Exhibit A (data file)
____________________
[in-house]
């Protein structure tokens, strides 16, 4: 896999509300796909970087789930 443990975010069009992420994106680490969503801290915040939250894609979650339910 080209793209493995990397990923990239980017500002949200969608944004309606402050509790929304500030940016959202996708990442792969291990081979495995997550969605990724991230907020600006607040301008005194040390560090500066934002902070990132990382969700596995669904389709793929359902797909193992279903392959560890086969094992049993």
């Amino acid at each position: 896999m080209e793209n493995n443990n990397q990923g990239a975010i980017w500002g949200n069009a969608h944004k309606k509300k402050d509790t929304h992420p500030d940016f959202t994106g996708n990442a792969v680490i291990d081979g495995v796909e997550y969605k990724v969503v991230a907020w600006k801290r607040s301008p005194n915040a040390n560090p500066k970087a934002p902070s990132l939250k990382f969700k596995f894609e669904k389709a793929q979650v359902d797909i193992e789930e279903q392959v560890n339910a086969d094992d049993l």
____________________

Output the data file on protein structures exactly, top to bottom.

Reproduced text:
[in-house]
């Protein structure tokens, strides 16, 4: 896999509300796909970087789930 443990975010069009992420994106680490969503801290915040939250894609979650339910 080209793209493995990397990923990239980017500002949200969608944004309606402050509790929304500030940016959202996708990442792969291990081979495995997550969605990724991230907020600006607040301008005194040390560090500066934002902070990132990382969700596995669904389709793929359902797909193992279903392959560890086969094992049993």
């Amino acid at each position: 896999m080209e793209n493995n443990n990397q990923g990239a975010i980017w500002g949200n069009a969608h944004k309606k509300k402050d509790t929304h992420p500030d940016f959202t994106g996708n990442a792969v680490i291990d081979g495995v796909e997550y969605k990724v969503v991230a907020w600006k801290r607040s301008p005194n915040a040390n560090p500066k970087a934002p902070s990132l939250k990382f969700k596995f894609e669904k389709a793929q979650v359902d797909i193992e789930e279903q392959v560890n339910a086969d094992d049993l």